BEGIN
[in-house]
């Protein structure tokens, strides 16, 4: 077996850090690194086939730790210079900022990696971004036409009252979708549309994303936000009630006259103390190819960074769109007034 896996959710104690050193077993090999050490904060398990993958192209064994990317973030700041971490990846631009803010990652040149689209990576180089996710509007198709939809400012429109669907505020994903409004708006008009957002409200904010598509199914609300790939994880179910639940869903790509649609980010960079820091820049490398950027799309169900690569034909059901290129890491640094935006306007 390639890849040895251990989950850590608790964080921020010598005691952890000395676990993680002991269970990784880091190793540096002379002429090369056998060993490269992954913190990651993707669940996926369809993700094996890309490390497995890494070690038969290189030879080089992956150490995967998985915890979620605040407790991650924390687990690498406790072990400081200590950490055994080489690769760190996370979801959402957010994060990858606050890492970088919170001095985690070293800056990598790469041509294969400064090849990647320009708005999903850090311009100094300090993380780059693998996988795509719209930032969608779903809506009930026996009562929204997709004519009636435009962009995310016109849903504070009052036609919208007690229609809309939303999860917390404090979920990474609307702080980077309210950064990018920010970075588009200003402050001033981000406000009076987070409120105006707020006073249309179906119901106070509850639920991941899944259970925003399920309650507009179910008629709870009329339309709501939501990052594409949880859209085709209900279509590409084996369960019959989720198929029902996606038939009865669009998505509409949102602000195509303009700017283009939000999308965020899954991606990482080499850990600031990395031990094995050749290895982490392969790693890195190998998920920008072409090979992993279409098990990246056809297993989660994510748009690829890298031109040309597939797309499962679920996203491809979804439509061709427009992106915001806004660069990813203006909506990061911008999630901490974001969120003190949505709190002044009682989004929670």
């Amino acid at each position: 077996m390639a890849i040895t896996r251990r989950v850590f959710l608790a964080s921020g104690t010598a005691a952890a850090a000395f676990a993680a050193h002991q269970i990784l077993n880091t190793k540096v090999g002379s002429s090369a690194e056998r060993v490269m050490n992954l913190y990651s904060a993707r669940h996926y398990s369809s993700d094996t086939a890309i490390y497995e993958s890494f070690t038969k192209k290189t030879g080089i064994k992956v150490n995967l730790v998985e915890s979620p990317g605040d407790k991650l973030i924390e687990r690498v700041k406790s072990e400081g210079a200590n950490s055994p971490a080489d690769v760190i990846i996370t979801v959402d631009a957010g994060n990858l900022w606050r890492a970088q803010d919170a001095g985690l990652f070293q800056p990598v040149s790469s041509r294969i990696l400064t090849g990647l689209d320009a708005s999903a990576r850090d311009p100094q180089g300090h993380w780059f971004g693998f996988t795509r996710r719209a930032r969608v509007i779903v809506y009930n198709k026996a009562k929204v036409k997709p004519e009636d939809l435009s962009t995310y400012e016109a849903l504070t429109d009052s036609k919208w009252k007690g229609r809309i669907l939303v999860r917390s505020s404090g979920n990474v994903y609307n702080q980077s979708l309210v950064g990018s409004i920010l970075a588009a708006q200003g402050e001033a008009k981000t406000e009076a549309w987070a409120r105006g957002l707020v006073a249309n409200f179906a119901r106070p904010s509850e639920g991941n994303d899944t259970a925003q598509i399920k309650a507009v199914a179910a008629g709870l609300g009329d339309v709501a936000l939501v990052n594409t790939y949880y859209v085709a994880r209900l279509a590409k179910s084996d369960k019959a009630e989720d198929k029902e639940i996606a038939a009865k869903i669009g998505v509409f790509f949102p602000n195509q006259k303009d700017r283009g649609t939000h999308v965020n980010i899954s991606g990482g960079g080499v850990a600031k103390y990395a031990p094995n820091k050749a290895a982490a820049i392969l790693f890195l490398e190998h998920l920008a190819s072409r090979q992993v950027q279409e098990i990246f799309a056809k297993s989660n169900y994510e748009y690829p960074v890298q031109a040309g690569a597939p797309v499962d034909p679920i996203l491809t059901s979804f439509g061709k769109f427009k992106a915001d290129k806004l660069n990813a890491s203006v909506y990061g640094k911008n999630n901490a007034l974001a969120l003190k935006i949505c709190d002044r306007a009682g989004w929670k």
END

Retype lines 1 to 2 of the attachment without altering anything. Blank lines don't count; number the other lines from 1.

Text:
[in-house]
């Protein structure tokens, strides 16, 4: 077996850090690194086939730790210079900022990696971004036409009252979708549309994303936000009630006259103390190819960074769109007034 896996959710104690050193077993090999050490904060398990993958192209064994990317973030700041971490990846631009803010990652040149689209990576180089996710509007198709939809400012429109669907505020994903409004708006008009957002409200904010598509199914609300790939994880179910639940869903790509649609980010960079820091820049490398950027799309169900690569034909059901290129890491640094935006306007 390639890849040895251990989950850590608790964080921020010598005691952890000395676990993680002991269970990784880091190793540096002379002429090369056998060993490269992954913190990651993707669940996926369809993700094996890309490390497995890494070690038969290189030879080089992956150490995967998985915890979620605040407790991650924390687990690498406790072990400081200590950490055994080489690769760190996370979801959402957010994060990858606050890492970088919170001095985690070293800056990598790469041509294969400064090849990647320009708005999903850090311009100094300090993380780059693998996988795509719209930032969608779903809506009930026996009562929204997709004519009636435009962009995310016109849903504070009052036609919208007690229609809309939303999860917390404090979920990474609307702080980077309210950064990018920010970075588009200003402050001033981000406000009076987070409120105006707020006073249309179906119901106070509850639920991941899944259970925003399920309650507009179910008629709870009329339309709501939501990052594409949880859209085709209900279509590409084996369960019959989720198929029902996606038939009865669009998505509409949102602000195509303009700017283009939000999308965020899954991606990482080499850990600031990395031990094995050749290895982490392969790693890195190998998920920008072409090979992993279409098990990246056809297993989660994510748009690829890298031109040309597939797309499962679920996203491809979804439509061709427009992106915001806004660069990813203006909506990061911008999630901490974001969120003190949505709190002044009682989004929670």